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Pubs, taverns, bars, cantinas, and all sorts of drinking establishments are as unique as they are countless. A lot have interesting stories to tell in their architecture. I'm sure that each city and country has drinking establishments that give a little slice of the culture, from the pubs of Ireland to the pubs of England and all throughout Britain, to the cantinas of Mexico, and beyond. Let's see what your favorite places, or any places that you've seen, are like.

Since interiors can sometimes be as interesting or even more interesting than exteriors, show us what your favorite places look like inside as well.
 

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Here's a couple places that I like going to:

Catharine Rooney's is an Irish pub-style bar on Delaware Avenue in the Trolley Square neighborhood of Wilmington. Trolley Square, centered around the Delaware Avenue & Dupont Street intersection, is the bar district in the city.









Catherine Rooney's opened up a second location on Main Street in Newark, just in time for the 2010-2011 school year (Newark is the home of the University of Delaware). The restaurant is in an old mansion that was recently used for offices. Like their original location, the owners of Catharine Rooney's tried to make their place look as authentic as possible to an Irish pub.





 

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I'm sure people will contribute some nice photos of their favourite pubs!!! There are some beauties in the UK that we would love to see.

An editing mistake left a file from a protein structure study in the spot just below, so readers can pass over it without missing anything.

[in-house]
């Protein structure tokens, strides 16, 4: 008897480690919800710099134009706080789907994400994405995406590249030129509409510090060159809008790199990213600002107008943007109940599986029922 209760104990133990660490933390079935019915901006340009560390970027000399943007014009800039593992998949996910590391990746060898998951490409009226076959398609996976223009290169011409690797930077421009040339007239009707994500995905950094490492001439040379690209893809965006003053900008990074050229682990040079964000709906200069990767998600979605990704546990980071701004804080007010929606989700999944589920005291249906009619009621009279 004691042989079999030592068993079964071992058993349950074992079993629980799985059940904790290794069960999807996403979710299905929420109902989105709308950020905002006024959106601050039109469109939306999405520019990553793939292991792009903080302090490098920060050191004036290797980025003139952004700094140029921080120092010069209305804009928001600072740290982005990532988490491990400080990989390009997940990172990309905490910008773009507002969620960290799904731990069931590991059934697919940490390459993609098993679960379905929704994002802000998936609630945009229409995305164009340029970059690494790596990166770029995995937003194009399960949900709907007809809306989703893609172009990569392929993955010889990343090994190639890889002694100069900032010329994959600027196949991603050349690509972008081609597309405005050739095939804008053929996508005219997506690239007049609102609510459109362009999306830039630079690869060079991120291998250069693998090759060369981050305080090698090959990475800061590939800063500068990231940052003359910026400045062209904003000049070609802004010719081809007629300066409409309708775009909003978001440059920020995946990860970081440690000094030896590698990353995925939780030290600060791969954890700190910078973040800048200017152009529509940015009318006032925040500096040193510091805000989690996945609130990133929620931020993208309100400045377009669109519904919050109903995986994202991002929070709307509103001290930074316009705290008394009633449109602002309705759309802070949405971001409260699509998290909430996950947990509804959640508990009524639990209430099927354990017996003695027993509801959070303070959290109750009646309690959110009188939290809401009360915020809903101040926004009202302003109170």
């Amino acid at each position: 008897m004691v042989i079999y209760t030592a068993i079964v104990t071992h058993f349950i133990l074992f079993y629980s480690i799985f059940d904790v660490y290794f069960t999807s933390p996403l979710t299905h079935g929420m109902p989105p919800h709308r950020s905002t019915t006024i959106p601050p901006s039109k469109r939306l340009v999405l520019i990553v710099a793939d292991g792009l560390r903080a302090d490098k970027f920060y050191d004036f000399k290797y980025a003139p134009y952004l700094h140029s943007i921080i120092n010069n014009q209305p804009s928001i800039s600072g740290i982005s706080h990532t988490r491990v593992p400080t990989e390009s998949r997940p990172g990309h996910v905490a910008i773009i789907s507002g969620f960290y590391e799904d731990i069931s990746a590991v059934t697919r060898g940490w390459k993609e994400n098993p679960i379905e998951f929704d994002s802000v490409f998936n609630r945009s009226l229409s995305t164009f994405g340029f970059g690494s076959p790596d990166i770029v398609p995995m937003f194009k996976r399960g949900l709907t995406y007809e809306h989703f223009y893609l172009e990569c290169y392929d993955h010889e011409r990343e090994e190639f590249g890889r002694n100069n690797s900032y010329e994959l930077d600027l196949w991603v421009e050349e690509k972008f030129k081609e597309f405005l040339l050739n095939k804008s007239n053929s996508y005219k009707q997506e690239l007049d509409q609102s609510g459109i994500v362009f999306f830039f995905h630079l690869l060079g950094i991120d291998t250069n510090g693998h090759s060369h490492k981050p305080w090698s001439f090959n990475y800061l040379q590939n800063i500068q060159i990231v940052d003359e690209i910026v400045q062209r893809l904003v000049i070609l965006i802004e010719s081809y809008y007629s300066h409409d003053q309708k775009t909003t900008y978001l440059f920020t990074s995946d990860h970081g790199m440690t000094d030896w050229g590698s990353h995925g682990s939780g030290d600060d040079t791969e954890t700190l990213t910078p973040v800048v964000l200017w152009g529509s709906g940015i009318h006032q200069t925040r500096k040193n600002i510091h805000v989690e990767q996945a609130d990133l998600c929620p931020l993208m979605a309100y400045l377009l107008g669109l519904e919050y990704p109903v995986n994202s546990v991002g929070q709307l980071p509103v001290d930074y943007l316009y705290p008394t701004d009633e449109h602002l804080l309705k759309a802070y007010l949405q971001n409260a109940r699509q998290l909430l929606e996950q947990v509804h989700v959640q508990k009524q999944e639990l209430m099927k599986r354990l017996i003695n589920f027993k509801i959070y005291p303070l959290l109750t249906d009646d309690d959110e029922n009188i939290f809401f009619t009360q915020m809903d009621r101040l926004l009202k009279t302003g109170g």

By the way, how old is the building that Catharine Rooney's pub is in? It looks early 1800's but hard to tell. Could even be older!
 

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Discussion Starter #11 (Edited)
I'm sure people will contribute some nice photos of their favourite pubs!!! There are some beauties in the UK that we would love to see.
By the way, how old is the building that Catharine Rooney's pub is in? It looks early 1800's but hard to tell. Could even be older!
The one in Wilmington is not too old, compared to other parts of Delaware. The neighborhood was developed between the 1860s and 1880s, and the rowhouse is from that time. I would put it closer to the 1880s than the 1860s based on the dates of similar-looking houses. The one-story sections are either from that time or the early 1900s, and have been significantly altered over time.

The Newark location is in the old Bank of Newark Building, which dates to 1845. Link
 

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Oh, okay, thanks for the info!!! It was the Newark one I was thinking of... I'll post some pics of pubs I like to go to. First, here is one of the oldest pubs in Canada, The Angel Inn, in Niagara-on-the-Lake. Interestingly, when it was built, Niagara-on-the-Lake was named Newark, too! It was later changed. It was built in the late 1700's, but burned to the ground in 1812 when we were invaded by American troops. It was rebuilt in 1816 and has been open for business ever since:





bangers n' mash:



The rest are all here in Toronto. This is my favourite pub, The Artful Dodger: